The NHS of course isn't a person in need of conversion. But some analogies can be drawn. Christian input to healthcare is vital if we are to be able to keep focused on patients. 'Make the care of the patient your first concern' is very hard to live up to from within your own resources. Serving God first, as we are instructed in Colossians 3:23, is the solution. It isn't just about having Christians working in the NHS. It is about having Christians who truly try to put God first at work; it is in this way that it will be possible to really put patients first.

As individuals, I hope the Francis Report will remind us to work as if for the Lord in our medical work, thus enabling us to work from his perspective, and really put patients first. Collectively, as the church, it reminds us that we must engage with healthcare as part of our engagement with society.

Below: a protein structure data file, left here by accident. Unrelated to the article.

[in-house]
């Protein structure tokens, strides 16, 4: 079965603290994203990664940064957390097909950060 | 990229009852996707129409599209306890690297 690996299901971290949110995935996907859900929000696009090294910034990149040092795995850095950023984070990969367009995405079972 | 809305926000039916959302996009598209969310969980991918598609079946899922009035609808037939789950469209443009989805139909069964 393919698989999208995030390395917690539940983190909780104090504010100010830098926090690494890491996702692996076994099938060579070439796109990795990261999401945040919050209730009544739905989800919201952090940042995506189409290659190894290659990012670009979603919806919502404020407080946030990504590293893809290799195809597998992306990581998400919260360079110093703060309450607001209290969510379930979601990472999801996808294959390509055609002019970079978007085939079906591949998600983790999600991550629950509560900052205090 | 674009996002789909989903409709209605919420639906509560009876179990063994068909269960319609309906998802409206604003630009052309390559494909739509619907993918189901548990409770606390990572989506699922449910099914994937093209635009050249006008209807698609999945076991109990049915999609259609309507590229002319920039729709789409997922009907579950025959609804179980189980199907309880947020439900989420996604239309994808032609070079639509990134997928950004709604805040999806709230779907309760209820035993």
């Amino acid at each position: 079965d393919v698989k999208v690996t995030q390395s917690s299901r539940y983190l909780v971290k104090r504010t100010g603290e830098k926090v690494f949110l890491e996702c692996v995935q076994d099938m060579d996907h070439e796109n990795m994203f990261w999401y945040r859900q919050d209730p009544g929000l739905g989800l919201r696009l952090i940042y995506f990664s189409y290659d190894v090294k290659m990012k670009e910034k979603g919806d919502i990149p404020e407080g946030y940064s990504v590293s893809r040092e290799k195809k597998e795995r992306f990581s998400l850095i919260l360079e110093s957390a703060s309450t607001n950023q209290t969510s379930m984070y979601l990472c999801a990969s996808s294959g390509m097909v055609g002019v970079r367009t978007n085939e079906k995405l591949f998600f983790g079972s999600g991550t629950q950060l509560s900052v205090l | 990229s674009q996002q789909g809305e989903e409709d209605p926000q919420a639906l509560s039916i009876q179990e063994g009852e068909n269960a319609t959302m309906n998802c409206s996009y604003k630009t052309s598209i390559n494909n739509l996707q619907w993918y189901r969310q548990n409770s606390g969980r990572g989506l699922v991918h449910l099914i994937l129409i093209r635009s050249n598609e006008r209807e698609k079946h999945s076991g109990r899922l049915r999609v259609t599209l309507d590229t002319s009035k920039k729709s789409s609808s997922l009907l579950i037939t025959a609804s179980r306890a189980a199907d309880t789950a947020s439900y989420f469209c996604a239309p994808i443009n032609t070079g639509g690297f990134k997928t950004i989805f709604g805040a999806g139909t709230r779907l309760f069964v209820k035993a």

New Archbishop of Canterbury Justin Welby said as he preached at his enthronement: (5) 'Today we may properly differ on the degrees of state and private responsibility in a healthy society. But if we sever our roots in Christ we abandon the stability which enables good decision making. There can be no final justice, or security, or love, or hope in our society if it is not finally based on rootedness in Christ. Jesus calls to us over the wind and storms, heed his words and we will have the courage to build society in stability.'

We may think of lots of things we can do to help prevent a repeat of what happened at mid- Staffordshire: raising concerns, making sure our own patient care is good, perhaps becoming managers ourselves. All these things are good. But it is only in living and speaking for Jesus ourselves, and encouraging others to do the same, that we will really see God's best for our care of patients.